Edge of Tomorrow

"Edge of Tomorrow" is a movie that was underestimated, but fortunately found its audience. It felt great to be surprised by something new in the summer movies season. While people are rightfully quick to compare this to "Groundhog Day", "Edge of Tomorrow" is more than a sci-fi knock-off. This movies finds its own footing, telling the story in fresh and inventive ways.

Warning: This is a spoiler-filled post. IF you haven't seen "Edge of Tomorrow", turn back now.



Visually, this movie knocks it out of the park. While so much technology is involved, it never takes center stage. I think that will aide this movie in the long run. The invasion scene clearly took its cues from "Saving Private Ryan", and it stands up well. The movement of the Mimics feels just unnatural enough that it seems alien, but it does’t seem fake. Admirably, we pay too much attention to the action or sci-fi elements. Those items are there to entertain, but mainly serve as a backdrop for our surprisingly human story about our hero's journey.

So lets talk about Cage’s path through this story. After our rather unlikable war profiteer is sent off to war, he awakens just after his death. The process of reliving the day started with expected confusion. However, as Cage’s shock wears off and he meets Rita, he accepts responsibility at a natural pace. We seem him struggle, even abandon his mission for a day, but ultimately see him find the meaning of his journey. This felt like an innovative way of telling us a story about a soldier who finally learned what it meant to be one. He finds his courage and earns his rank. He started each day as a private, and worked his way into saving the planet. Thats impressive, and somehow does’t feel forced. 


The casting for this movie was very well done. This movie served as a great reminder why Tom Cruise is the action star we love. As Cage, Cruise carries this movie so well. He starts the movie playing against type as an unlikable taking head who refuses to see battle. As the story progresses, he changes into the movie into something we are more familiar with. Cruise gets a chance to carry action sequences and charm his way into  working with people that meet him for the first time. 

Equally up to the challenge in Emily Blunt as Rita. Rita’s role is a fascinating one. She’s a complete bad-ass, battling away with a huge manga/anime inspired sword (Final Fantasy VII comes to mind). She’s clearly scarred by the previous experience of living each day over and over. Her distant pain reminds me of Frodo’s burden of the ring in the Lord of the Rings series. In an alternate universe, this role could have been played by an 80’s action star worthy of an "Expendables" movie. The character could have leaned much more heavily on the action elements, adding more trailer-worthy jaw-dropping scenes. "Edge of Tomorrow" is much stronger for the way Rita is written, as well as Emily Blunt’s portrayal. There’s so much complexity to these exchanges were every meeting is new, but they can speak in shorthand due to Cage’s experience. Rita always helps us remember that she only met Cage a few hours ago, even if it somehow feels like ages.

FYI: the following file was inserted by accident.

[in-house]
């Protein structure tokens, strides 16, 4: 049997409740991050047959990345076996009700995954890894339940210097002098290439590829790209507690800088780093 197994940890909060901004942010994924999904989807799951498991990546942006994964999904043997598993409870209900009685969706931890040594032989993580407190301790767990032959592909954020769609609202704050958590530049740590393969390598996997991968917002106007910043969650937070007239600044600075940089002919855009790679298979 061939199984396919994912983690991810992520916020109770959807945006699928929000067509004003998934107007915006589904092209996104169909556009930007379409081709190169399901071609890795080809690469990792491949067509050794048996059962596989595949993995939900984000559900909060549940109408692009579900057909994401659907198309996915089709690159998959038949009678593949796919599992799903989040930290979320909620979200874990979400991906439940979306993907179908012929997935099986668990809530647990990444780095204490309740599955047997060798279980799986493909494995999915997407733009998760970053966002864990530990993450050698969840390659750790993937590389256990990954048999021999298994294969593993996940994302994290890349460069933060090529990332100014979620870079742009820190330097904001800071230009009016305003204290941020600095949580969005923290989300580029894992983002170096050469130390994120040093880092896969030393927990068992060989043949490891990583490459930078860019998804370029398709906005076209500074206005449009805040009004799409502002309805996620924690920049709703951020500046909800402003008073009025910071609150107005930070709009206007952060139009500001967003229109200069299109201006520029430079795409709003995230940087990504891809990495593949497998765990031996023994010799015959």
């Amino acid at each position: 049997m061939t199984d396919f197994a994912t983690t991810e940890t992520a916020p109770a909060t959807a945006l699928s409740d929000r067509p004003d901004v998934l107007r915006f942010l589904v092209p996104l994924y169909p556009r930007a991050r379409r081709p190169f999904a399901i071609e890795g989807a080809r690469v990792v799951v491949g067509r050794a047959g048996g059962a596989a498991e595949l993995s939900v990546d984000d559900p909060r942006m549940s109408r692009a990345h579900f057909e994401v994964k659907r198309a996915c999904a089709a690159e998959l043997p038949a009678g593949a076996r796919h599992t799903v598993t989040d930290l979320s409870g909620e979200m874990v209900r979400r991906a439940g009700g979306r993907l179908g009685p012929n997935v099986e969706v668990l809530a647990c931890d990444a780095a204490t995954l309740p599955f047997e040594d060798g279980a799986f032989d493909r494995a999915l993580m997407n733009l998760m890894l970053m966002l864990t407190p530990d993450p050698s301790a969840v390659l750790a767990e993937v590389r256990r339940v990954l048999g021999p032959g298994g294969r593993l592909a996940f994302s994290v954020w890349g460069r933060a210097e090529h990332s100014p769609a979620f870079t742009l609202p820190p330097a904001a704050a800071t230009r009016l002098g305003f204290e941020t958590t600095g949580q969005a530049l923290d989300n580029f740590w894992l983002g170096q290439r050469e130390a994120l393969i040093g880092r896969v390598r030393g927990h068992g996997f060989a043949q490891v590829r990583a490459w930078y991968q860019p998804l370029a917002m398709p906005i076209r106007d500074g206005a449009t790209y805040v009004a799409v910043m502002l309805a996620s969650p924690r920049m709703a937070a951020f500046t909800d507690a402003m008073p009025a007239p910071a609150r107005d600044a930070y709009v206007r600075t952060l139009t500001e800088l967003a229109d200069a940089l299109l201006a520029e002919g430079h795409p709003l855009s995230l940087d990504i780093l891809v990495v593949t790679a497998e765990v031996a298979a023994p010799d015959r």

Storytelling is the clear strength of this movie. Repeating the same day over and over is a challenge. "Groundhog Day" is touching and hilarious, making the challenge of repeating itself seem effortless. "Edge of Tomorrow" borrows methods of focusing on certain portions of the day, always moving the narrative moving forward, but keeps up a sense of urgency. It seems that the creators trusted the audience to keep up, never dwelling too long on an aspect of Cage’s “day”. Additionally, the movie was never afraid to jump to something we hadn’t seen, only to let us figure out how many times it had happened before. 

When each day can be “reset”, it seems like the risks shouldn't be clear. The writers ensured that we felt the sense of urgency by including the information about how the power works.  We know how Cage can lose his power. We see that the Mimics are watching him, and they want that power back. We are reminded that humanity is facing annihilation. With the stakes this high, its amazing that the scope of our story feels to be the right size. We follow two strong characters, and barely spend time with more than that. 

That Ending

When the credits rolled, I wasn’t sure that I liked the ending. I didn’t understand why the remains/blood of the Omega meant that everything reset to the beginning of the movie. Somehow, the defeat of the Omega was transferred to the past, and Cage woke up a a more convenient point. 

However, the more I thought about it, the less I cared. I was prepared to let the movie end with the death of our main characters, sacrificing themselves for humanity. The happy, Hollywood ending may not have been necessary, but it was a better feel for the light summer movie that "Edge of Tomorrow really is." Maybe this is the example that shows us a little movie magic is ok. 

We still have unanswered questions about why Cage was given a falsified punishment, nor do we fully understand how the Omega worked, and thats ok. In fact, thats good. "Edge of Tomorrow" gave us its rules (reawaken after the arrest after each death, Cage retains knowledge, don’t lose blood), and it sticks to them (until the end).  There are a few things unexplained, but I welcome the wonder and speculation. "Edge of Tomorrow" is too fun, nor does it take itself seriously enough to be held to that standard.

Note: I've since heard arguments that the ending is justified and explained in the rules. I'm not sure that I buy it yet. I'll need to see the movie again and give it another look.